Ten years is a long time to get back to business. It's been that long since Italy's Holy Knights cut their debut album. However, its hard to blame them for the pause as they were active in different side projects including works from Thy Majestie, Trinakrius and CrimsonWind. Yet, it's good to have them back in 2012. Between Daylight and Pain is a strong album of symphonic power metal.
After all, Holy Knights is from Italy, the home of epic and symphonic power from Rhapsody, or Rhapsody of Fire if you prefer, by example. This three man crew packs a punch, too. Their song arrangements build upon the speed and heaviness of power metal. Then the wrap them in symphonic synthesizers, frosty guitar solos, and soaring vocal arrangements.
Did I say Holy Knights do epic Italian power metal? I did.
While this could easily be typical and generic of the genre, Holy Knights are quite creative in their craft. Much of this comes from the progressive metal nuances like mixing tempo changes or adding acoustic segues. Mostly, however, the arrangements are grand and explosive, a mosaic of elements that create a rich and entertaining sonic tapestry. Remember this only three musicians doing this; they're Italian power metal wizards.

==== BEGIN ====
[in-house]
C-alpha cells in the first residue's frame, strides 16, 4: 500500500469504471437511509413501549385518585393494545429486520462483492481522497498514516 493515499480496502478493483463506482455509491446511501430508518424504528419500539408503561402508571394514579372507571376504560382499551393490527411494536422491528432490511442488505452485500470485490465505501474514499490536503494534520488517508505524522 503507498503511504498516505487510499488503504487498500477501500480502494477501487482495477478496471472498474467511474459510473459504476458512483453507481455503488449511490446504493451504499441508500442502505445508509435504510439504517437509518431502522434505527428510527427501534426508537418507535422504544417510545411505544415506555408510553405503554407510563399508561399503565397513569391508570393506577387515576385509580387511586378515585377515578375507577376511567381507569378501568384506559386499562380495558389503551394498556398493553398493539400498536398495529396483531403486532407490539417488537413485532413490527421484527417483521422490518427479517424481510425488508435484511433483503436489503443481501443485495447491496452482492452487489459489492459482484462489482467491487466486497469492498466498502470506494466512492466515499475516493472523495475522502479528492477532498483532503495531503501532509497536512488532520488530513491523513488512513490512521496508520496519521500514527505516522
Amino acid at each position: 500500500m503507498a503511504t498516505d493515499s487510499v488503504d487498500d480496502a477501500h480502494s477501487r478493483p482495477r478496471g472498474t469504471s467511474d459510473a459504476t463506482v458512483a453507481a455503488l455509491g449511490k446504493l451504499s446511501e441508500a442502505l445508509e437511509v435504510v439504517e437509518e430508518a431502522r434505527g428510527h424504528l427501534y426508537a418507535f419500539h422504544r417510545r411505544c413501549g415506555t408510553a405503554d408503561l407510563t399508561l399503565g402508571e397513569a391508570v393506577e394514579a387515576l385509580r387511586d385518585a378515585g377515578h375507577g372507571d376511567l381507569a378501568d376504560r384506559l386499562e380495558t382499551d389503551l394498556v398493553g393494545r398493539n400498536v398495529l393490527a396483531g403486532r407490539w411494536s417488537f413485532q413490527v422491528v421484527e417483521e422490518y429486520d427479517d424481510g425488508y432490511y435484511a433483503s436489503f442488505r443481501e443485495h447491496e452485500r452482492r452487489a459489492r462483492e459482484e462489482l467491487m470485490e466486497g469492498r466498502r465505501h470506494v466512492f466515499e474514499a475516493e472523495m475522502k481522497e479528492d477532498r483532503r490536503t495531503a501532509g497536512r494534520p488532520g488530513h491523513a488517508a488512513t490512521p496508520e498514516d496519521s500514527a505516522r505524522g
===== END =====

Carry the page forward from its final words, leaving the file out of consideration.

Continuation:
The choice cuts are Mistery, Glass Room, Beyond the Mist, and the delightful Wasted Time. However, the closing piece, The Turning to the Madness defies comparison to the rest of the album. It revolves mostly around the vocals, symphonic elements, and soaring guitar solos, but its hardly bombastic or speedy like the other tunes. It's likely the best track here.
With Beyond Daylight and Pain, we welcome back Italy's Holy Knights, and that's a good thing. This is a solid album of classic symphonic and progressive power metal. Easily recommended.Tweet
With Beyond Daylight and Pain, we welcome back Italy's Holy Knights, and that's a good thing. This is a solid album of classic symphonic and progressive power metal.
More music news here